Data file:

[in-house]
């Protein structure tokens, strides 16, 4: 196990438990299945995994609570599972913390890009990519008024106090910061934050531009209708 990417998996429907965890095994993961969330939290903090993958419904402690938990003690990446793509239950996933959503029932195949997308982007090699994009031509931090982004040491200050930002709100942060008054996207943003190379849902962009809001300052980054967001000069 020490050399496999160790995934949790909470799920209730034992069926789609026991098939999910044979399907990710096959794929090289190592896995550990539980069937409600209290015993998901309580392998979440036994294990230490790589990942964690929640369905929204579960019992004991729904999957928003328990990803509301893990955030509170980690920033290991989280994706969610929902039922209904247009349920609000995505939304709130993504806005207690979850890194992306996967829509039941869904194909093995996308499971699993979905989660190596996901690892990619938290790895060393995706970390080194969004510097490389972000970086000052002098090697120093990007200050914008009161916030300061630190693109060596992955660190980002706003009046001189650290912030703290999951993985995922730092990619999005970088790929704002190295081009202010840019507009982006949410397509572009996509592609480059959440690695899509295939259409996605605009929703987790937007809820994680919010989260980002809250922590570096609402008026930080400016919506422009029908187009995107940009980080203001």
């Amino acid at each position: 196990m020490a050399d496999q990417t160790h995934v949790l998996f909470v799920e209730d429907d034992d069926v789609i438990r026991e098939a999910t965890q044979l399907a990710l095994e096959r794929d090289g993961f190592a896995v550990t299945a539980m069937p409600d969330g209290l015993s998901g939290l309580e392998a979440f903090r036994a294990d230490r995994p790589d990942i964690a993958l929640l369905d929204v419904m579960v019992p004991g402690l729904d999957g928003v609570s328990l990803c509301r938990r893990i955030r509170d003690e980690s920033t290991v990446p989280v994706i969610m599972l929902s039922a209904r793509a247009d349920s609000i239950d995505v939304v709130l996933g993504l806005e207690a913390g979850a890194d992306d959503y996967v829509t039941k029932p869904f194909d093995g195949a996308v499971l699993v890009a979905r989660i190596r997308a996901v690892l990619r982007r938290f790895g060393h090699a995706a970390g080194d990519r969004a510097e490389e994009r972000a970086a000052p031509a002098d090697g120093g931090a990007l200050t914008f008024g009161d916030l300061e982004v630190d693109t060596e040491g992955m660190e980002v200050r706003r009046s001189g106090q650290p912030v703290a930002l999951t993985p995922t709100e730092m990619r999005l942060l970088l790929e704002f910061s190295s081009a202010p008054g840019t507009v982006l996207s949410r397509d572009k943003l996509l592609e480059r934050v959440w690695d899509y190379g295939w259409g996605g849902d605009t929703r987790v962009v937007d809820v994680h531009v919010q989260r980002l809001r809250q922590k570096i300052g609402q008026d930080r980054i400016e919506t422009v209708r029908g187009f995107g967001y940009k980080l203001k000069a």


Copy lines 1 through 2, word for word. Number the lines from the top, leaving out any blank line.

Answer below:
[in-house]
């Protein structure tokens, strides 16, 4: 196990438990299945995994609570599972913390890009990519008024106090910061934050531009209708 990417998996429907965890095994993961969330939290903090993958419904402690938990003690990446793509239950996933959503029932195949997308982007090699994009031509931090982004040491200050930002709100942060008054996207943003190379849902962009809001300052980054967001000069 020490050399496999160790995934949790909470799920209730034992069926789609026991098939999910044979399907990710096959794929090289190592896995550990539980069937409600209290015993998901309580392998979440036994294990230490790589990942964690929640369905929204579960019992004991729904999957928003328990990803509301893990955030509170980690920033290991989280994706969610929902039922209904247009349920609000995505939304709130993504806005207690979850890194992306996967829509039941869904194909093995996308499971699993979905989660190596996901690892990619938290790895060393995706970390080194969004510097490389972000970086000052002098090697120093990007200050914008009161916030300061630190693109060596992955660190980002706003009046001189650290912030703290999951993985995922730092990619999005970088790929704002190295081009202010840019507009982006949410397509572009996509592609480059959440690695899509295939259409996605605009929703987790937007809820994680919010989260980002809250922590570096609402008026930080400016919506422009029908187009995107940009980080203001």